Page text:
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  • Helsinge was prohibited from working directly with PDVSA, so it charged international oil companies a monthly retainer of US$15,000 to US$150,000.

    Helsinge was prohibited from working directly with PDVSA, so it charged international oil companies a monthly retainer of US$15,000 to US$150,000. | Photo: Reuters

Published 9 March 2018

According to PDVSA, Helsinge was able to convince a PDVSA IT administrator – alias 'The Nerd' – to install "clone servers" in their Miami offices.

Venezuela's state oil company Petroleos de Venezuela SA (PDVSA) is suing several U.S. energy trading firms for allegedly bribing corrupt officials and rigging bid proceedings, the corporation's defense lawyer has announced.

RELATED: 

Venezuela: Former PDVSA Execs Accused of Siphoning Off US$60m

Helsinge, a small Florida-based company, allegedly obtained confidential information on PDVSA and bribed the state's top oil executives into selling petroleum products at below market value.

According to PDVSA, Helsinge was able to convince a PDVSA IT administrator – alias 'The Nerd' – to install "clone servers" in their Miami offices. This provided full access to Venezuela's oil data, enabling the U.S. firm to eliminate competition and future tenders.

The information was then shared with other leading trading companies, or 'Oil Company Co-Conspirators' as described by the lawsuit, such as Lukoil Petroleum Ltd; Colonial Oi1 Industries, Inc; Glencore Ltd, Vitol SA [VITOLV.UL]; and Trafigura AG [TRAFGF.UL].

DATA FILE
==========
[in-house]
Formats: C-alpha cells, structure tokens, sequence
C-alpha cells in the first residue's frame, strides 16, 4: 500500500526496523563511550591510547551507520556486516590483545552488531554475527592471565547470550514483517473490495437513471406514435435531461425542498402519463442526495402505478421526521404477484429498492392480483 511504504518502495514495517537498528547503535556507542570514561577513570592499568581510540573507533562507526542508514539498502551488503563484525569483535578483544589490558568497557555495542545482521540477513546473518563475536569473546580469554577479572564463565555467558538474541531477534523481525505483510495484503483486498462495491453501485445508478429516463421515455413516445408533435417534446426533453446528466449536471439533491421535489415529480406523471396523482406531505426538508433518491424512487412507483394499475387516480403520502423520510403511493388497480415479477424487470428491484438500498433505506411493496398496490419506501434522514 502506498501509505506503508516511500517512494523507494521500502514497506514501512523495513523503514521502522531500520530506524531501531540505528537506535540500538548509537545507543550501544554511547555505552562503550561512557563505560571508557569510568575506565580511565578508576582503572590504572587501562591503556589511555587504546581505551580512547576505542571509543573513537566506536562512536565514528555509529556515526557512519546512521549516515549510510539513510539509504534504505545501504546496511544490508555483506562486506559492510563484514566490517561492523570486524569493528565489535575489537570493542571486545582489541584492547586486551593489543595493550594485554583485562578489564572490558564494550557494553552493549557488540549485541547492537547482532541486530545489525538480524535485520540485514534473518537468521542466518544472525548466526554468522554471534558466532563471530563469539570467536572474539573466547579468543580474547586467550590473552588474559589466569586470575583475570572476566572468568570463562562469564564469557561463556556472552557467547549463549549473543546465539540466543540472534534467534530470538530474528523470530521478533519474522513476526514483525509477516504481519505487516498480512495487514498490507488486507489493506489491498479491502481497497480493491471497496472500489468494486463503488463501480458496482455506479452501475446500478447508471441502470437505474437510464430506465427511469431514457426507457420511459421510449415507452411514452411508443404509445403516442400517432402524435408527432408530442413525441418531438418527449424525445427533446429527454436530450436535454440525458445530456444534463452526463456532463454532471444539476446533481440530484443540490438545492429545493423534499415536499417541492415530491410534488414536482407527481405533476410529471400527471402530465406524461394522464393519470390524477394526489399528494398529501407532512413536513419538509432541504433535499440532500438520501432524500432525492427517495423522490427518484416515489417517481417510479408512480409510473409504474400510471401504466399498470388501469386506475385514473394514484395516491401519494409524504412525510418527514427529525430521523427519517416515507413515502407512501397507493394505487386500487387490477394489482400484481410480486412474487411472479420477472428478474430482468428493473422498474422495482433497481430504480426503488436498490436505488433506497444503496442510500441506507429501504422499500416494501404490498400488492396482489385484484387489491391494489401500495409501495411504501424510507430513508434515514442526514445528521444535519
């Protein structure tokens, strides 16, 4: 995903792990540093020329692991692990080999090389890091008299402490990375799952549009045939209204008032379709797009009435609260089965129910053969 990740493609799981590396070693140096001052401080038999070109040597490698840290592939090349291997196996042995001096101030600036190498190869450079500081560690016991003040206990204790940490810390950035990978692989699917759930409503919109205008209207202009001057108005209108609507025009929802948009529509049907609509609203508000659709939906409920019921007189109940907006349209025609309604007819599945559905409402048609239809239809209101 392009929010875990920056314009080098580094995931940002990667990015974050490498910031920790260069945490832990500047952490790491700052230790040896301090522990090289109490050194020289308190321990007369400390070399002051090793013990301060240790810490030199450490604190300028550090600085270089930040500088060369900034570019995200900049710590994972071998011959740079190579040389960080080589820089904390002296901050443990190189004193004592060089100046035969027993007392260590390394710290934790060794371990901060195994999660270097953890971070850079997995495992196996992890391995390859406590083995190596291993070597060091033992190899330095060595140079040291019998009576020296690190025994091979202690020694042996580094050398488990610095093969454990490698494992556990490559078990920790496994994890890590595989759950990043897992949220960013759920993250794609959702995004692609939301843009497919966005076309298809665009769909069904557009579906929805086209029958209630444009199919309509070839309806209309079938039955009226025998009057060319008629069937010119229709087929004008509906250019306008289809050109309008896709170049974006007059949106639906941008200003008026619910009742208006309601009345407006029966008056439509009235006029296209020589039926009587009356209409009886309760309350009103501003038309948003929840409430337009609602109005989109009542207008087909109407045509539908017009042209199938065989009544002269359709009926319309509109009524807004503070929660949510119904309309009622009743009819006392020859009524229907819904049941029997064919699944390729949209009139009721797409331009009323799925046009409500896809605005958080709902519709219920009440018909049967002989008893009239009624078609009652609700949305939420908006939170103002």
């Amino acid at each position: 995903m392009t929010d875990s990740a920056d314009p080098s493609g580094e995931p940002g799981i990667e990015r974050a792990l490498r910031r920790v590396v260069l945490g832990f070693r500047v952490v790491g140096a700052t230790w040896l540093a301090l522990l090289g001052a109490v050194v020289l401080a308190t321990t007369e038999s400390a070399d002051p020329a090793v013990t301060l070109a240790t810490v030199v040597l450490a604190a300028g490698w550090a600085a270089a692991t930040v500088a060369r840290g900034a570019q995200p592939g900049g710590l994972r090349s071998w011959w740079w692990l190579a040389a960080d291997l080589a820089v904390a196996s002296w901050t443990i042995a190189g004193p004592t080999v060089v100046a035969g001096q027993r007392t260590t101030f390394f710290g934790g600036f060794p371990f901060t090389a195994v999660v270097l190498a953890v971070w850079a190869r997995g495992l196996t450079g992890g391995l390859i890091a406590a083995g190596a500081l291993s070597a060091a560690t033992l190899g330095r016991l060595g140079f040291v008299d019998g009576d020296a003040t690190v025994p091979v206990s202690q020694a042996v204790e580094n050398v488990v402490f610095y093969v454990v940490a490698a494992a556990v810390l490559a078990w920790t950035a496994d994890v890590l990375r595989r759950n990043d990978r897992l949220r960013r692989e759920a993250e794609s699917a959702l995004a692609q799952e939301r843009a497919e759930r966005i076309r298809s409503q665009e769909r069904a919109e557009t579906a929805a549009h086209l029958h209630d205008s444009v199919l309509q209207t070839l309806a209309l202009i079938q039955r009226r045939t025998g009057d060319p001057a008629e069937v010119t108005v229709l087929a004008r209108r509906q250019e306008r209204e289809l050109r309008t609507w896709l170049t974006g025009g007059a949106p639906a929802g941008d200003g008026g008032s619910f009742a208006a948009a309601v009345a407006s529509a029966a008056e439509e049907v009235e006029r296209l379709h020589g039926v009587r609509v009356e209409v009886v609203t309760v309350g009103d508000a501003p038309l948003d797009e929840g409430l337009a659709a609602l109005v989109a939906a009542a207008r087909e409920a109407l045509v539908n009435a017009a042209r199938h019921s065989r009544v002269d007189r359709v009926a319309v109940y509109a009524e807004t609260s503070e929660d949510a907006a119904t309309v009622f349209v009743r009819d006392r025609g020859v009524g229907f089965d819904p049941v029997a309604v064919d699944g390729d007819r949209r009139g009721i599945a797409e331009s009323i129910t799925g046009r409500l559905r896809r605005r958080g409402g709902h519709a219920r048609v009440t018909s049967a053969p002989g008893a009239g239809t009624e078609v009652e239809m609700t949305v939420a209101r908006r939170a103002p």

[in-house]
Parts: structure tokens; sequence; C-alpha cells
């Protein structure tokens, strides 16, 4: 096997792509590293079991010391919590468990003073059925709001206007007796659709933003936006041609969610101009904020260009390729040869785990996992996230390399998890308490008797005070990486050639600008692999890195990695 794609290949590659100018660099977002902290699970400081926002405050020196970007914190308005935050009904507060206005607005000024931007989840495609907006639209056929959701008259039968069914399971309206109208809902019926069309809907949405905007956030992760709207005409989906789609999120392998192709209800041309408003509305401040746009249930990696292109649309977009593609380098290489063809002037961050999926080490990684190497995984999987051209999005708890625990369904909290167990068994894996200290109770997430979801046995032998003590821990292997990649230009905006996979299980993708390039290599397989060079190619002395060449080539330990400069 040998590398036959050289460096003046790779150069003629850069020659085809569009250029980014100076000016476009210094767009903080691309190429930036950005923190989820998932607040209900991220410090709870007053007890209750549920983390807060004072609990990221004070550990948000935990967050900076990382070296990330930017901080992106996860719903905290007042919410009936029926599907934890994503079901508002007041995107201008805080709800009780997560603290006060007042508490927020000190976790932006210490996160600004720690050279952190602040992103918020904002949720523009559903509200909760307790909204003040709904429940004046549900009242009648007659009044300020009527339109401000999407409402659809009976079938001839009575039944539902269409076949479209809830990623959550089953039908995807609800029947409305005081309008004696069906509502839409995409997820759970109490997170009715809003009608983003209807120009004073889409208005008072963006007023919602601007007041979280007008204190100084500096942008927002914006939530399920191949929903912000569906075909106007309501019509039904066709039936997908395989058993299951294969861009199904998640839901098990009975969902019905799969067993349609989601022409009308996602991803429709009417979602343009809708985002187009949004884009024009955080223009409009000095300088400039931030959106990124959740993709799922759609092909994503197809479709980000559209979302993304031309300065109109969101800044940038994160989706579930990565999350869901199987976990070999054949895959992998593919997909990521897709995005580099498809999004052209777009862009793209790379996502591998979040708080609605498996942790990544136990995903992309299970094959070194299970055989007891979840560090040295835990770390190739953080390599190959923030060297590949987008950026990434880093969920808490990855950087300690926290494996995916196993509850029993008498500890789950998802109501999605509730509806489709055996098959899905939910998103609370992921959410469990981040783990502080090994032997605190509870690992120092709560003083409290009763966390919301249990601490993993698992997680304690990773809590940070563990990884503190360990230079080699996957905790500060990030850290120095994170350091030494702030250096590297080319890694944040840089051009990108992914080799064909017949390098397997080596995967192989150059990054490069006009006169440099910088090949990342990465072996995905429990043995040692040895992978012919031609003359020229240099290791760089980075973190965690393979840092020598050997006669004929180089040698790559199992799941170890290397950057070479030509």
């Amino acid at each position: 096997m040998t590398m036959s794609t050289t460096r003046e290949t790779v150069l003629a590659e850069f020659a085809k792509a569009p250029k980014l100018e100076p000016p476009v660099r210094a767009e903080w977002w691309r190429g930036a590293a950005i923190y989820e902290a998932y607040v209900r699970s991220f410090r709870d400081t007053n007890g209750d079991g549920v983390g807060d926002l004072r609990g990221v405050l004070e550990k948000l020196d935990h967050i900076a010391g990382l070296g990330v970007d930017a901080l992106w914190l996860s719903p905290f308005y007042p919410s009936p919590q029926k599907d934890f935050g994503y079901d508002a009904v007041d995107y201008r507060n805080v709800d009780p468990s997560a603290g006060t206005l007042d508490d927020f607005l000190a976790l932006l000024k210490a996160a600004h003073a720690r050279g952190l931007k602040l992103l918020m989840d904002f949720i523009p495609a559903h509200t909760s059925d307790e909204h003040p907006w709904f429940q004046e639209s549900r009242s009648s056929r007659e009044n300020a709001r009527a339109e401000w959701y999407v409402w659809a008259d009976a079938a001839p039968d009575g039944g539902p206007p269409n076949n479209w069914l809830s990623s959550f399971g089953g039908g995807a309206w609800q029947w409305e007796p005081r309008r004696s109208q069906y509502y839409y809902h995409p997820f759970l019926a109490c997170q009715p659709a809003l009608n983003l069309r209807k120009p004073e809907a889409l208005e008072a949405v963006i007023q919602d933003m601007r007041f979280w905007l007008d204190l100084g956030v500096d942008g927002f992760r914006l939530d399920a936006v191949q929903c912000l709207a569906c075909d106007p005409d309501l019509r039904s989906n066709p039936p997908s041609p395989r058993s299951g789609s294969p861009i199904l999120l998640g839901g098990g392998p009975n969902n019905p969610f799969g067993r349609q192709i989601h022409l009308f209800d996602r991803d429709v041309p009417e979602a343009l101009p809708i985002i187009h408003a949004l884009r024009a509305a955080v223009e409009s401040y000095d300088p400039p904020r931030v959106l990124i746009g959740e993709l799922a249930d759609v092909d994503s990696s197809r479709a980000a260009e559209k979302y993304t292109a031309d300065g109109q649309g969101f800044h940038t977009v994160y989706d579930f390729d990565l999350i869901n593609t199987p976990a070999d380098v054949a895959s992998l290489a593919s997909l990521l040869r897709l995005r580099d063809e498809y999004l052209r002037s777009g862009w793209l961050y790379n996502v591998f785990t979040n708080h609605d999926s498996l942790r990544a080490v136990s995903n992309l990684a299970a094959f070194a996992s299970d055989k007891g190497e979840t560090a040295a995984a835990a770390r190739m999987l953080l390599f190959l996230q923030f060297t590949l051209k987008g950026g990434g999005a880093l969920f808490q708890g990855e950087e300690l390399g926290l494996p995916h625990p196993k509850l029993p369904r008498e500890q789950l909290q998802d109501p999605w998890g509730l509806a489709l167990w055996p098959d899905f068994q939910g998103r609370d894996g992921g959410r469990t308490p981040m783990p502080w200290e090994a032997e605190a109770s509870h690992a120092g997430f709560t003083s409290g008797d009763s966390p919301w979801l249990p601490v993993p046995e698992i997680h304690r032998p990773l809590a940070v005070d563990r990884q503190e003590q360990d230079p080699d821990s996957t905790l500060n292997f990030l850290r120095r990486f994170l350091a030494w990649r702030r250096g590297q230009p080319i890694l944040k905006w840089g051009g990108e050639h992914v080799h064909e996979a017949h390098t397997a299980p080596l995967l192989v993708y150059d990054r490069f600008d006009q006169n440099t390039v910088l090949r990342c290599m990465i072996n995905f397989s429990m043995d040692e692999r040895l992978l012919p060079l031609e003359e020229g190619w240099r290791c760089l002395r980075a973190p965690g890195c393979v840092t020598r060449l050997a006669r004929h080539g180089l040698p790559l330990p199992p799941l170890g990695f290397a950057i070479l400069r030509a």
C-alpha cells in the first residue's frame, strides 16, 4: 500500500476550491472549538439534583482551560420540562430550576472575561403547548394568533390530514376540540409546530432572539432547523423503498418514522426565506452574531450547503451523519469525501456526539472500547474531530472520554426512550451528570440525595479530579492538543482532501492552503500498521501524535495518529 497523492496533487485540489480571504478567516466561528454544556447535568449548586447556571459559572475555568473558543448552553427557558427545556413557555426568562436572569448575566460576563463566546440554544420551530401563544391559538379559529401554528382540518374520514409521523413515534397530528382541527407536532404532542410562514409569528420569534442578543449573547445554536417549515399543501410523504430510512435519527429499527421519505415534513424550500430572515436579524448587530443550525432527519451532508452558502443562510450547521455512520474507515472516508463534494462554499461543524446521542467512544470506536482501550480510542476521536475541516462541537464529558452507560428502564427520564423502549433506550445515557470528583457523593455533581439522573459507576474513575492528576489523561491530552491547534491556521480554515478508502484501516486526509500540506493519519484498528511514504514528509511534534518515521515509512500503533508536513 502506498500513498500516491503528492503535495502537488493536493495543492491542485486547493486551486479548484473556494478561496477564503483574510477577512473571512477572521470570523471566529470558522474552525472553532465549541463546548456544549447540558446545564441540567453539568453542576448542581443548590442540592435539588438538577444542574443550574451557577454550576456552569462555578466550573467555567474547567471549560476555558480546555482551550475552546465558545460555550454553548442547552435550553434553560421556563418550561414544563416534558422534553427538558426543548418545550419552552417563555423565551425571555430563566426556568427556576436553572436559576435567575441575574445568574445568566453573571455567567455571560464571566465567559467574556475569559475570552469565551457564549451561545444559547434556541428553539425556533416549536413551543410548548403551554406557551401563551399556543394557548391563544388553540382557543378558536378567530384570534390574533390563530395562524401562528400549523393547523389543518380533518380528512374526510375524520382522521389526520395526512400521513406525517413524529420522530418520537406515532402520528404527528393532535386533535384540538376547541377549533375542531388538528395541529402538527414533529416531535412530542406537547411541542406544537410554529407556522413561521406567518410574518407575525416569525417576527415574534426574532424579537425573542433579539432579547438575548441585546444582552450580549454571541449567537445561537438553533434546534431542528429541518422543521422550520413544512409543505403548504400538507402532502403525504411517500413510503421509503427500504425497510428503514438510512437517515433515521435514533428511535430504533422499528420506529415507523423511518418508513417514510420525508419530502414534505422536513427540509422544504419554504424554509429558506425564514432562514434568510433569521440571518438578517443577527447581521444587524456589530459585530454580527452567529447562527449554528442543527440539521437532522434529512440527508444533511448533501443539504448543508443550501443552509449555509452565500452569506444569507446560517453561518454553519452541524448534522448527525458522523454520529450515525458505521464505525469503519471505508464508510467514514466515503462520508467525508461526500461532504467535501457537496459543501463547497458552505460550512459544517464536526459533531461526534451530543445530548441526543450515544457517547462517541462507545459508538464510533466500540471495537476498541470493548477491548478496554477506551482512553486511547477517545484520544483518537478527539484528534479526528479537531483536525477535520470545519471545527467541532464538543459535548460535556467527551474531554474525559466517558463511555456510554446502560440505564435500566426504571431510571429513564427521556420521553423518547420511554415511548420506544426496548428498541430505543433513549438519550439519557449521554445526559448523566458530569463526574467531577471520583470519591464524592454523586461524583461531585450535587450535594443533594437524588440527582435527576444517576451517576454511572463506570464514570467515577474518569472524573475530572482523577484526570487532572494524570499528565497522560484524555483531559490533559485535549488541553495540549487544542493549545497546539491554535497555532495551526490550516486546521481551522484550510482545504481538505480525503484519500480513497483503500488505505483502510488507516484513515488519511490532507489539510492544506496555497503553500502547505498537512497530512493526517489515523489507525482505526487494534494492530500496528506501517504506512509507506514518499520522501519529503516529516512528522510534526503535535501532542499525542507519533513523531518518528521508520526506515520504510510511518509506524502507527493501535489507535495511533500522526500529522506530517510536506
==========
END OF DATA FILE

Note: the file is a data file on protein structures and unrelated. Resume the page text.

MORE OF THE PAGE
Helsinge was prohibited from working directly with PDVSA, so it charged international oil companies a monthly retainer of between US$15,000 and US$150,000 as well as an additional US$0.22 per barrel on all business transactions, the lawsuit states.

Lawyers claim two Miami residents and ex-employees of PDVSA were behind the bid-rigging, while Panamanian shell companies were used to pay bribes to four other PDVSA managers.

"I think this lawsuit… illustrates the extent to which PDVSA and the Republic of Venezuela are now prepared to go after corruption regardless of who the people involved are," said David Boies, chairman of law firm Boies Schiller Flexner, which is charged with representing the PDVSA U.S. Litigation Trust.


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